April 06, 2015

What Happens to Mortgage Obligations After a Florida Divorce?

Divorce can be a difficult process, even when the spouses agree on many potential points of contention. Having a dissolution of marriage agreement that addresses every important point can go a long way to make the process as painless as possible.

A recent divorce case on appeal before Florida’s Fifth District illustrates this point. While married, the spouses owned a home together, and at the time of the divorce the home was encumbered by a mortgage under both spouses' names. The trial court ordered that the former husband keep the couple’s home and that the wife execute a quitclaim deed to him, which would give him full rights to the property. Unfortunately, the order did not address the wife’s mortgage obligation. This would mean that if the husband failed to pay the mortgage the mortgagee could hold the wife accountable.

Florida follows the rule of equitable distribution, rather than community property. This means that in the event of divorce, section 61.075 of the Florida Statutes mandates that the couple’s property is fairly or equitably distributed. The presumption is that the marital property will be split evenly between the parties, but the court may divide the property unevenly based on several factors, including each spouse’s financial situation. The goal is for a distribution that is ultimately fair.

Generally, debts are divided in the same way as property: marital debts are divided with an equal starting point in mind, and separate debts are retained by each spouse individually.

Unfortunately, it is difficult to split some assets equally. Because houses, cars, and other physical objects can’t be cut in half, couples have a few options for their division. If the couple had equity in the property, the judge could order that the couple sell the house and split the proceeds. Other times, a court might order that one spouse keep the house.

In the case before the Fifth District, the trial court opted for the latter option, allowing the husband to keep the home. However, since it did not address the wife’s mortgage portion of the mortgage obligation — a debt that should have been considered — the Fifth District was forced to devise an equitable solution.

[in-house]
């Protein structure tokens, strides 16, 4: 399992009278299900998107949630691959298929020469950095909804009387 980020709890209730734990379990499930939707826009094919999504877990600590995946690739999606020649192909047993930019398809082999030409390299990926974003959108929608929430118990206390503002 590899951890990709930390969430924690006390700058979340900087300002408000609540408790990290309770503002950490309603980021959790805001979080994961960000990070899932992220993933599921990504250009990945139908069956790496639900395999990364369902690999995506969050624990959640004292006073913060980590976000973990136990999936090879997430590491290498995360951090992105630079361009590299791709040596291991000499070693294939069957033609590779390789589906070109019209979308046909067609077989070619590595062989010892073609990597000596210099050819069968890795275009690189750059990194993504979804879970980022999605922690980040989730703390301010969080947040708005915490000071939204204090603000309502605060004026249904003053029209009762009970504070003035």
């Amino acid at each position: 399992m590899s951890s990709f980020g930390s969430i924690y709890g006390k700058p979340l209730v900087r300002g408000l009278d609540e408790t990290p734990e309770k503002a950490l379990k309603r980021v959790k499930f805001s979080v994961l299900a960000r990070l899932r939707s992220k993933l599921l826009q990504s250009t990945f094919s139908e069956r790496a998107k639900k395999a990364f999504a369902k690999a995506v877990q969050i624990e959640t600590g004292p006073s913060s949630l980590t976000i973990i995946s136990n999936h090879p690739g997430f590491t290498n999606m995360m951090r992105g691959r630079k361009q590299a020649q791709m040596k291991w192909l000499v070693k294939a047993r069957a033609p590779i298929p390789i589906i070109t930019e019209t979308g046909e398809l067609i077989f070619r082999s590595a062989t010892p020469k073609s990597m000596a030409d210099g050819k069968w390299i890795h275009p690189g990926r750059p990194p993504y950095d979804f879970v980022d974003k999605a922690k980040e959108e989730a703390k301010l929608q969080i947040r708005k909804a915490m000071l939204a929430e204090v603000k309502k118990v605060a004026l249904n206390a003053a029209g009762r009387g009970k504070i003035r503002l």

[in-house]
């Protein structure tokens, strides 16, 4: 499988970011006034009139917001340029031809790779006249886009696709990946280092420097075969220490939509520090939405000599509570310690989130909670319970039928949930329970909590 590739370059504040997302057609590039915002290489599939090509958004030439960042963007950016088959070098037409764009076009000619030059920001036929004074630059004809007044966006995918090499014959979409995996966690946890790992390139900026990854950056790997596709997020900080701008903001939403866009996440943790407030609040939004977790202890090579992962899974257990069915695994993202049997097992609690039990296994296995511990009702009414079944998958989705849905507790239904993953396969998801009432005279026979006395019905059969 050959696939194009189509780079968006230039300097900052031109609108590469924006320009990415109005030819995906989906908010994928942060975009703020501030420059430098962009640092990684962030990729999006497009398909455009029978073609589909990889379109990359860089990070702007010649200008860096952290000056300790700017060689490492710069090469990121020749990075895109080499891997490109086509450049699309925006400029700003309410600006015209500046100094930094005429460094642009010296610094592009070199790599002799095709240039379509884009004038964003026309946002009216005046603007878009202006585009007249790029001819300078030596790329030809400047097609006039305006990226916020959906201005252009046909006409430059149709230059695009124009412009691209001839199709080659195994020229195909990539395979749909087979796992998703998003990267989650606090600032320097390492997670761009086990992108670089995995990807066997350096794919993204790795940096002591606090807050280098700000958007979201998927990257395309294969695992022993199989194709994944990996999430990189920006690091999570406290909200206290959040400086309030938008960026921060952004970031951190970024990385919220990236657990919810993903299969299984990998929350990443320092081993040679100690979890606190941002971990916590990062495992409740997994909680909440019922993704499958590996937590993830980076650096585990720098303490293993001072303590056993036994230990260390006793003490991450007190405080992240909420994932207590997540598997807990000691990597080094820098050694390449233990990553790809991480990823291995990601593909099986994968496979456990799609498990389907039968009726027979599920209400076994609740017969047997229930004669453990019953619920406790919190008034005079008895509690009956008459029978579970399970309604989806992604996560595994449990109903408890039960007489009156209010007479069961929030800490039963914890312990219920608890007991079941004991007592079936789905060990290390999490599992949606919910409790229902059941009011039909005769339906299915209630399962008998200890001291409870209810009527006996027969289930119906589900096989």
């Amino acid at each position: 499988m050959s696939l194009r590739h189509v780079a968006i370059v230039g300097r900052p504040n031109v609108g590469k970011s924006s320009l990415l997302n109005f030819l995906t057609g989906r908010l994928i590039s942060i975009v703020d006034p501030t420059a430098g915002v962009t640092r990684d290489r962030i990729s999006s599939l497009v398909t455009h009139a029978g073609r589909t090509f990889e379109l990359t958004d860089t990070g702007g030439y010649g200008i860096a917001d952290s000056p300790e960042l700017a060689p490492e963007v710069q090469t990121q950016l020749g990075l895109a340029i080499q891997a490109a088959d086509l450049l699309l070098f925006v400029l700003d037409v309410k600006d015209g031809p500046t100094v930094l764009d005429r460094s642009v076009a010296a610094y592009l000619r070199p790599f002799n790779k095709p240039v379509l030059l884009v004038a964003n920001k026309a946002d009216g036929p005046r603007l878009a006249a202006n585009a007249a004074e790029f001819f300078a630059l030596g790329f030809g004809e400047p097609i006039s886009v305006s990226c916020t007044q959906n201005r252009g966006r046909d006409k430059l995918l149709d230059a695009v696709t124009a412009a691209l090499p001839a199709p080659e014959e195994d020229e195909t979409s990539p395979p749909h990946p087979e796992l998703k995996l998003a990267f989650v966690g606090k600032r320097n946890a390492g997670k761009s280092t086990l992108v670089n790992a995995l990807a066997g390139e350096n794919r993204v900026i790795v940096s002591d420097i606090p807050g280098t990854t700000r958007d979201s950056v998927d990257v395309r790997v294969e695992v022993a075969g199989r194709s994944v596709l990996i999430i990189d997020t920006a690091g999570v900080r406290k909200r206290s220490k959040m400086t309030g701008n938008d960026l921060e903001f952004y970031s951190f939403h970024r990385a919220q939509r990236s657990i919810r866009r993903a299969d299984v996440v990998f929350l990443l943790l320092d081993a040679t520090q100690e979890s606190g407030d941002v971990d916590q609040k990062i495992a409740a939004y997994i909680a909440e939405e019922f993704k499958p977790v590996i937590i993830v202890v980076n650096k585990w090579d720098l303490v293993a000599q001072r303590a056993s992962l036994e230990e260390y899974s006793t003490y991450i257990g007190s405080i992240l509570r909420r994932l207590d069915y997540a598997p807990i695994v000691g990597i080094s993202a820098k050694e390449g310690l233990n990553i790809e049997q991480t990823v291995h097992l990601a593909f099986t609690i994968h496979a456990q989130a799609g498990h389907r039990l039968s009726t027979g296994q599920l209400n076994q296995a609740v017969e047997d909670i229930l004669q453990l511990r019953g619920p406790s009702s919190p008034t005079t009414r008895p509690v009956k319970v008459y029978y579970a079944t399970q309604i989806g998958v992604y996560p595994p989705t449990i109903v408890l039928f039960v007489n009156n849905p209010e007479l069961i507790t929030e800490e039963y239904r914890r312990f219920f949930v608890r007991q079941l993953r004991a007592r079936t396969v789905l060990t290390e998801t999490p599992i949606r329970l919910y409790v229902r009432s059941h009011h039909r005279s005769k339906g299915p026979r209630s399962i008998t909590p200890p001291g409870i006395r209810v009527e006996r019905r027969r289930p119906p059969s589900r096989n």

Ultimately, the Court of Appeal ordered that the husband attempt to refinance the property solely in his name. As a backup, the court also ordered that the amended final judgment include a hold harmless provision in the wife’s favor. The effect of the hold harmless clause is that if the husband is unable to obtain a mortgage in his own name, the wife could not be held liable for the debt in the event that the husband defaulted.

As exemplified by the case before the Fifth District, a dissolution of marriage order that contemplates every important point can avoid unnecessary complications and help the parties move on with their lives. The Southwest Florida divorce attorneys of Lusk, Drasites & Tolisano have helped numerous residents of Fort Myers, Naples and Cape Coral obtain equitable divorces. If you are facing divorce and would like to speak with one of our attorneys, call (800) 283-7442.

Related Posts:

Fourth District Court of Appeals Certifies Question Regarding Prenuptial Agreement to Florida Supreme Court, January 12, 2015

Florida Supreme Court Rules that Verbal Promises Regarding a Real Estate Contract Are Not Enforceable Unless in Writing, November 10, 2014

Posted in: Family Law, Real Estate Law

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